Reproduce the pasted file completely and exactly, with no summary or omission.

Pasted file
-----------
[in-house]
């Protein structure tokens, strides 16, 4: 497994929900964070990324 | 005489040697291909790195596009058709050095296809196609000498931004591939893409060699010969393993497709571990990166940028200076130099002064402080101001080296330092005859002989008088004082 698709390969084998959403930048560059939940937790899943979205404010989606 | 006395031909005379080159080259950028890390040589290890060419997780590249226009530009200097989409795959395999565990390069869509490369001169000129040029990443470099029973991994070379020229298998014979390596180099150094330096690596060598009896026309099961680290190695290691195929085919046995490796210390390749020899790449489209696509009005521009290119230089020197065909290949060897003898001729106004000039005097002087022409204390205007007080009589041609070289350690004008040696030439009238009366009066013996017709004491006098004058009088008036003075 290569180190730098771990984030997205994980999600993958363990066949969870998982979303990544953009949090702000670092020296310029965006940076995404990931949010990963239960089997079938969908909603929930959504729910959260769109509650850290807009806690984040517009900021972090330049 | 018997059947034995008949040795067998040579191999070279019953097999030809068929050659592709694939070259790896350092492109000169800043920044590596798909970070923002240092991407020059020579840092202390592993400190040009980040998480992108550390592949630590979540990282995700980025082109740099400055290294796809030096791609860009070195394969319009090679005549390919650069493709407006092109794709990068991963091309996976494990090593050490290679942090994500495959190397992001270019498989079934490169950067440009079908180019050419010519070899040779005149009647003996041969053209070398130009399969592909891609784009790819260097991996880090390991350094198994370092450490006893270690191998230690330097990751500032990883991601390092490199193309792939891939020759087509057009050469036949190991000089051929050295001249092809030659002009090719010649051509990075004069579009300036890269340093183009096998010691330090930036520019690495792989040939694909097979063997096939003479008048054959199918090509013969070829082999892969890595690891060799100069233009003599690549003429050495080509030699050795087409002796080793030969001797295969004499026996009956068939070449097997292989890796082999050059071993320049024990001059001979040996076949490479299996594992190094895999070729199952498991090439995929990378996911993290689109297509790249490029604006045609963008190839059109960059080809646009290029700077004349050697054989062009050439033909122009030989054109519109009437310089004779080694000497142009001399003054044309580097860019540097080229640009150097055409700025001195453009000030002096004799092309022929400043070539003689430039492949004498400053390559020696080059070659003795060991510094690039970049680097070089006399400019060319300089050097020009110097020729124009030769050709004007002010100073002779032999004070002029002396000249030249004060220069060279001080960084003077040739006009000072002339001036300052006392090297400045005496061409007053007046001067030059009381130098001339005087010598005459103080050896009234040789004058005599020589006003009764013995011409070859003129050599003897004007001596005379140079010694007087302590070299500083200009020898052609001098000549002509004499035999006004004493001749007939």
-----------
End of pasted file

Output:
[in-house]
């Protein structure tokens, strides 16, 4: 497994929900964070990324 | 005489040697291909790195596009058709050095296809196609000498931004591939893409060699010969393993497709571990990166940028200076130099002064402080101001080296330092005859002989008088004082 698709390969084998959403930048560059939940937790899943979205404010989606 | 006395031909005379080159080259950028890390040589290890060419997780590249226009530009200097989409795959395999565990390069869509490369001169000129040029990443470099029973991994070379020229298998014979390596180099150094330096690596060598009896026309099961680290190695290691195929085919046995490796210390390749020899790449489209696509009005521009290119230089020197065909290949060897003898001729106004000039005097002087022409204390205007007080009589041609070289350690004008040696030439009238009366009066013996017709004491006098004058009088008036003075 290569180190730098771990984030997205994980999600993958363990066949969870998982979303990544953009949090702000670092020296310029965006940076995404990931949010990963239960089997079938969908909603929930959504729910959260769109509650850290807009806690984040517009900021972090330049 | 018997059947034995008949040795067998040579191999070279019953097999030809068929050659592709694939070259790896350092492109000169800043920044590596798909970070923002240092991407020059020579840092202390592993400190040009980040998480992108550390592949630590979540990282995700980025082109740099400055290294796809030096791609860009070195394969319009090679005549390919650069493709407006092109794709990068991963091309996976494990090593050490290679942090994500495959190397992001270019498989079934490169950067440009079908180019050419010519070899040779005149009647003996041969053209070398130009399969592909891609784009790819260097991996880090390991350094198994370092450490006893270690191998230690330097990751500032990883991601390092490199193309792939891939020759087509057009050469036949190991000089051929050295001249092809030659002009090719010649051509990075004069579009300036890269340093183009096998010691330090930036520019690495792989040939694909097979063997096939003479008048054959199918090509013969070829082999892969890595690891060799100069233009003599690549003429050495080509030699050795087409002796080793030969001797295969004499026996009956068939070449097997292989890796082999050059071993320049024990001059001979040996076949490479299996594992190094895999070729199952498991090439995929990378996911993290689109297509790249490029604006045609963008190839059109960059080809646009290029700077004349050697054989062009050439033909122009030989054109519109009437310089004779080694000497142009001399003054044309580097860019540097080229640009150097055409700025001195453009000030002096004799092309022929400043070539003689430039492949004498400053390559020696080059070659003795060991510094690039970049680097070089006399400019060319300089050097020009110097020729124009030769050709004007002010100073002779032999004070002029002396000249030249004060220069060279001080960084003077040739006009000072002339001036300052006392090297400045005496061409007053007046001067030059009381130098001339005087010598005459103080050896009234040789004058005599020589006003009764013995011409070859003129050599003897004007001596005379140079010694007087302590070299500083200009020898052609001098000549002509004499035999006004004493001749007939």